A cover story in yesterday’s New York Times exposes the widespread use of solitary confinement on immigrant detainees. Citing figures that it says are incomplete and ”probably low,” the Times states:
On any given day, about 300 immigrants are held in solitary confinement at the 50 largest detention facilities that make up the sprawling patchwork of holding centers nationwide overseen by Immigration and Customs Enforcement officials, according to new federal data.
Nearly half are isolated for 15 days or more, the point at which psychiatric experts say they are at risk for severe mental harm, with about 35 detainees kept for more than 75 days.
According to the adviser who assisted the immigration agency in reviewing the numbers behind the reasons for placement in segregation, an estimated two-thirds of the cases were attributable to disciplinary infractions like breaking rules, talking back to guards or getting into fights.” The review further revealed that oftentimes immigrants were placed in segregation because they were perceived as a threat to other incarcerated individuals or prison authorities “or for protective purposes when the immigrant was gay or mentally ill.
The article goes on to tell the stories individual immigrant detainees, and the shocking reasons for their placement in solitary:
After federal immigration authorities caught up with him, Rashed BinRashed, an illegal arrival from Yemen, was sent to a detention center in Juneau, Wis. He was put in solitary confinement, he says, after declining to go to the jail’s eating area and refusing meals because he wanted to fast during Ramadan.
Federal officials confined Delfino Quiroz, a gay immigrant from Mexico, in solitary for four months in 2010, saying it was for his own protection, he recalls. He sank into a deep depression as he overheard three inmates attempt suicide. “Please, God,” he remembers praying, “don’t let me be the same.”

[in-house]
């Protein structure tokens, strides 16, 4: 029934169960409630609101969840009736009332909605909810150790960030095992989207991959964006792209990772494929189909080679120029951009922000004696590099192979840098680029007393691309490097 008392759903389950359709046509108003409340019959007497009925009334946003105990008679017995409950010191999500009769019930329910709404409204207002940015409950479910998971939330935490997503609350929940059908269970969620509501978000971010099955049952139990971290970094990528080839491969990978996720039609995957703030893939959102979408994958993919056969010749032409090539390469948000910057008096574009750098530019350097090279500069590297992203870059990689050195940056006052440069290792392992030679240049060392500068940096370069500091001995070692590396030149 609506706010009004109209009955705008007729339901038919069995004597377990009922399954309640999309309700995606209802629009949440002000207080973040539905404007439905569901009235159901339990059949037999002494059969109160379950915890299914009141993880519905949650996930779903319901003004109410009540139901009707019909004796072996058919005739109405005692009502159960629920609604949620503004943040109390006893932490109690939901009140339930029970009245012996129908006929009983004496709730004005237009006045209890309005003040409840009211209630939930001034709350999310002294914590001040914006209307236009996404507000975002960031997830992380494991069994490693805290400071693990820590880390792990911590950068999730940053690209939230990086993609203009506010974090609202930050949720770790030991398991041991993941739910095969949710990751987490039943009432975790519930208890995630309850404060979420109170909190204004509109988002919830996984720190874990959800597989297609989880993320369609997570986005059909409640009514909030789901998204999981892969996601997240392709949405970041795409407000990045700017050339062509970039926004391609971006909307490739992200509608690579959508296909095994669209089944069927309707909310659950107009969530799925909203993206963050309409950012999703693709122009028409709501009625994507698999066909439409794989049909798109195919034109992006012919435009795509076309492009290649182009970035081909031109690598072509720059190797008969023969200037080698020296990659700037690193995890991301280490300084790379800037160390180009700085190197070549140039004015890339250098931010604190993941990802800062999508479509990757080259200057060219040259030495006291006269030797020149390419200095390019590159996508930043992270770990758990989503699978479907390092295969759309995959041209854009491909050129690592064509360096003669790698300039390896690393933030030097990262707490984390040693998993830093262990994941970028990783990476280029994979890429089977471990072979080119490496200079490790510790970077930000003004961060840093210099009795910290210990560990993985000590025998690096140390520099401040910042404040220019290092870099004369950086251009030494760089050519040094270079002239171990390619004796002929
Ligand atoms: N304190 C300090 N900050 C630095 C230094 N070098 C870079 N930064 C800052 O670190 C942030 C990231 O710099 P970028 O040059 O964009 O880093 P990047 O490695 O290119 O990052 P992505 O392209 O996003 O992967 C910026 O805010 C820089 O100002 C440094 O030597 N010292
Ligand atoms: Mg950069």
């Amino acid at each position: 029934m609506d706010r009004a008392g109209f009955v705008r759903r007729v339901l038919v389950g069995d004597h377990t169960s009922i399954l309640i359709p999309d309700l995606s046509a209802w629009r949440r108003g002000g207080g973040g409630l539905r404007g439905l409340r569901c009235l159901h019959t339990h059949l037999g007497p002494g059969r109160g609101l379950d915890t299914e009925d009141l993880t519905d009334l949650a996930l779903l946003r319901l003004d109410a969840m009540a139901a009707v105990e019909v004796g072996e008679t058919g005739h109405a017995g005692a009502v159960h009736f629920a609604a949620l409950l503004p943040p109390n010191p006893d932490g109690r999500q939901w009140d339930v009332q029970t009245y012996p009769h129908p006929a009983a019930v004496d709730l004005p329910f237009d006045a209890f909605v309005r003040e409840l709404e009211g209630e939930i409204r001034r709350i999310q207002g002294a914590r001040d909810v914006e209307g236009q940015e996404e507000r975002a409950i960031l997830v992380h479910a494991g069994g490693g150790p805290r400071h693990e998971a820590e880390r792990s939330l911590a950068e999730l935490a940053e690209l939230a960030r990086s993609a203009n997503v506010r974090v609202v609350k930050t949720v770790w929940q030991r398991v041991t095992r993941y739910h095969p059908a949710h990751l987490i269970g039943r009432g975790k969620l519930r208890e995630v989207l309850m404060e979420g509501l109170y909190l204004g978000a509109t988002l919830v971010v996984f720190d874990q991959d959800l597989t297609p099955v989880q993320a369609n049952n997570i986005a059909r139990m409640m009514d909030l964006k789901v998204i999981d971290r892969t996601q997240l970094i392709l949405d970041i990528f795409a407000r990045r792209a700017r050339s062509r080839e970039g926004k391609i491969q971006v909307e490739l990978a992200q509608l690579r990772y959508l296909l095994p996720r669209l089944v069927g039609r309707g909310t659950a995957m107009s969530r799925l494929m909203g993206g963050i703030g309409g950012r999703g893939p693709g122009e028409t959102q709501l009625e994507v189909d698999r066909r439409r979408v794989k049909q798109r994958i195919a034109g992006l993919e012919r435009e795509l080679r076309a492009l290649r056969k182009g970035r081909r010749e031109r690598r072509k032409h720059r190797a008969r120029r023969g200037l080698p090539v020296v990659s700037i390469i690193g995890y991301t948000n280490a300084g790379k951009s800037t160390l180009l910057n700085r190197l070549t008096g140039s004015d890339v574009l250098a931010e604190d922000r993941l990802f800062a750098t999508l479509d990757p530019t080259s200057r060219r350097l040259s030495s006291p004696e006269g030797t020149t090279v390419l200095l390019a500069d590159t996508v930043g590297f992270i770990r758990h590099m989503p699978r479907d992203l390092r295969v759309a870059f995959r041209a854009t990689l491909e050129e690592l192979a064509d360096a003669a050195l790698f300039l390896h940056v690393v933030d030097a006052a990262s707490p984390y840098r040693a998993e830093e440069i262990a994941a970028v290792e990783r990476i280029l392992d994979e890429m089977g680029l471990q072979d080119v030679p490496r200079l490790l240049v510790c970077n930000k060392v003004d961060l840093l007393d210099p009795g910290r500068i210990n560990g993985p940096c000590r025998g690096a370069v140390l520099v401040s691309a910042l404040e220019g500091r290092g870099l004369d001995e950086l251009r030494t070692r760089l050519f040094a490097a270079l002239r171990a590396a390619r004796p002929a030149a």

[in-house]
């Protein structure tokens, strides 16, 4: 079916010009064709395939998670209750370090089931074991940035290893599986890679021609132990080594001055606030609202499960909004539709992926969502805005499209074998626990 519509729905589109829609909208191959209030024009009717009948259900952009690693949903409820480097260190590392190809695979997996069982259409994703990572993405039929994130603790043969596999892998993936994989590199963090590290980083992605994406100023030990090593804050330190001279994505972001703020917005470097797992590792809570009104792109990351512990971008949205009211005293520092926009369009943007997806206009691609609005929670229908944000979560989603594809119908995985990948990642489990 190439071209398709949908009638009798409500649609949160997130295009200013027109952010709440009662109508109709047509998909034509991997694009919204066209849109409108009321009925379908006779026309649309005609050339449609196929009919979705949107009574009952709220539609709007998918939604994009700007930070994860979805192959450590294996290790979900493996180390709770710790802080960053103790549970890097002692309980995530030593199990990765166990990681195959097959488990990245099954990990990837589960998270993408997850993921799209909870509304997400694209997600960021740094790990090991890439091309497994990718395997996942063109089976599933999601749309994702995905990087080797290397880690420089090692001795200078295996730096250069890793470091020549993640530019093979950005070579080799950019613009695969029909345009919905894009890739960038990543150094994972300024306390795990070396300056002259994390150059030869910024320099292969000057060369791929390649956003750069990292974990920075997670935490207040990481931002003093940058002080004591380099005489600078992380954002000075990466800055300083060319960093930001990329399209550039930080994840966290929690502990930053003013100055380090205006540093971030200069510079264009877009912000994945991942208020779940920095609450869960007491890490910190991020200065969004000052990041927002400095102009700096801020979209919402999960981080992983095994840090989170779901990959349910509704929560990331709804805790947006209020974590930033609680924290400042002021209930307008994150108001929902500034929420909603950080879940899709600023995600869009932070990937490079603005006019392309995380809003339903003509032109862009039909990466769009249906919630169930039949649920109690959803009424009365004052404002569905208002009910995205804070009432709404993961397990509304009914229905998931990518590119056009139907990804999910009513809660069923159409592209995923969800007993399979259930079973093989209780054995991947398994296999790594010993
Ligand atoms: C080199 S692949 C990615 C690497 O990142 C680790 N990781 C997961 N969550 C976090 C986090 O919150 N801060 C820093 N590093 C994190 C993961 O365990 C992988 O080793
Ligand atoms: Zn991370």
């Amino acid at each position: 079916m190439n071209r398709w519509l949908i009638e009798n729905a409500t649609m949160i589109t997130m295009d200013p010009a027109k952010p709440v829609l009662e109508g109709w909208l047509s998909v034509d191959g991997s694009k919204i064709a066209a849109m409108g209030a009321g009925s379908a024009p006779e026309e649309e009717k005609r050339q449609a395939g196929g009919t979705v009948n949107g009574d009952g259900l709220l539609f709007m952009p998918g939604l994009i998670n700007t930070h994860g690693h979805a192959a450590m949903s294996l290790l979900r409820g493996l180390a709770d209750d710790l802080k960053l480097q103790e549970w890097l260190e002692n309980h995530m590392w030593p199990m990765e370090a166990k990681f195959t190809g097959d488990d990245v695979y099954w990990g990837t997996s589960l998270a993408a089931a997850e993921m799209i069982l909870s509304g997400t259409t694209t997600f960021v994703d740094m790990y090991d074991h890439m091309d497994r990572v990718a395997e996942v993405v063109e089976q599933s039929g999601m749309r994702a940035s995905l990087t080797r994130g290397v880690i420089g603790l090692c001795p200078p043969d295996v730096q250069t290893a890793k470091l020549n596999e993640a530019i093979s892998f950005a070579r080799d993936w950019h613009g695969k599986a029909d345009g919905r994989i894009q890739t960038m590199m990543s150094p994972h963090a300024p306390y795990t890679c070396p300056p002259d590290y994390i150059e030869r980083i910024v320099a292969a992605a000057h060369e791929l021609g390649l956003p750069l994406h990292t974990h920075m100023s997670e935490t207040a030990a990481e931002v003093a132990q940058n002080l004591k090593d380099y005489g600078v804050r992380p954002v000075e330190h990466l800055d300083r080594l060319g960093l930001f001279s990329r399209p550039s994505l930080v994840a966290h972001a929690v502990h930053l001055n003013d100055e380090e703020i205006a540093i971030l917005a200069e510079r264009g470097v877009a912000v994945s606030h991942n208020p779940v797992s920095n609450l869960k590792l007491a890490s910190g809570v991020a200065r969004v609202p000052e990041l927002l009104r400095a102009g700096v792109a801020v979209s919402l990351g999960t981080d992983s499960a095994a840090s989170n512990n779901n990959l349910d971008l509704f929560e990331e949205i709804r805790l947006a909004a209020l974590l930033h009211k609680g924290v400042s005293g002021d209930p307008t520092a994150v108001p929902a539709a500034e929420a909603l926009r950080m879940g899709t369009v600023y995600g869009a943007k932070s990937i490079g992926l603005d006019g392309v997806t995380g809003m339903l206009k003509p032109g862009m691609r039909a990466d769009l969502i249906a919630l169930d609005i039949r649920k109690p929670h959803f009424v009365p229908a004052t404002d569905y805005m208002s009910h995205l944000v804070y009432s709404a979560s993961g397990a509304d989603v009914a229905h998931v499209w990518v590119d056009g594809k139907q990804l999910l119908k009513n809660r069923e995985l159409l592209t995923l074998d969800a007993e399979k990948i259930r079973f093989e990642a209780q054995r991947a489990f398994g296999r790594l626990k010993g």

About 1 percent of detained immigrants are placed in solitary, but as the Times points out, “this practice is nonetheless startling because those detainees are being held on civil, not criminal, charges. As such, they are not supposed to be punished; they are simply confined to ensure that they appear for administrative hearings.” Dr. Terry Kupers, a psychiatrist and one of the nation’s leading experts on the human costs of solitary, told the Times: “I.C.E. is clearly using excessive force, since these are civil detentions…And that makes this a human rights abuse.”
The piece also describes the conditions that immigrants in solitary endure–conditions more or less identical to those of supermax prisons:
While the conditions of confinement vary, detainees in solitary are routinely kept alone for 22 to 23 hours per day, sometimes in windowless 6-foot-by-13-foot cells, according to interviews with current and former detainees and a review of case records involving more than three dozen immigrants since 2010.
Access to phones and lawyers is far more restricted in solitary; occasionally such communications were permitted only in the middle of the night when it was unlikely anyone would be available. Immigrants are typically given an hour or so of recreation each day, detainees said. In some facilities, that is limited to pacing in what detainees call “the cage,” a sparse indoor enclosure with concrete floors and fencing on all sides, similar to an indoor dog kennel…
Although the immigration agency’s new guidelines limit the use of solitary to 30 days for each disciplinary infraction, there are exceptions, and such confinement can be indefinite, according to data obtained by the National Immigrant Justice Center and the Investigative Reporting Workshop, a nonprofit journalism organization based at American University.
Solitary confinement is widely viewed as the most dangerous way to detain people, and roughly half of prison suicides occur when people are segregated in this way. Deprived of meaningful human contact, otherwise healthy prisoners often become deeply troubled. Paranoia, depression, memory loss and self-mutilation are not uncommon. No data is available on how many of the 18 suicides out of 133 deaths of detained immigrants since 2003 occurred in solitary units.
This must-read article appears in full here. For more on the solitary confinement of immigrant detainees, see the report released last September by the National Immigrant Justice Center and Physicians for Human Rights.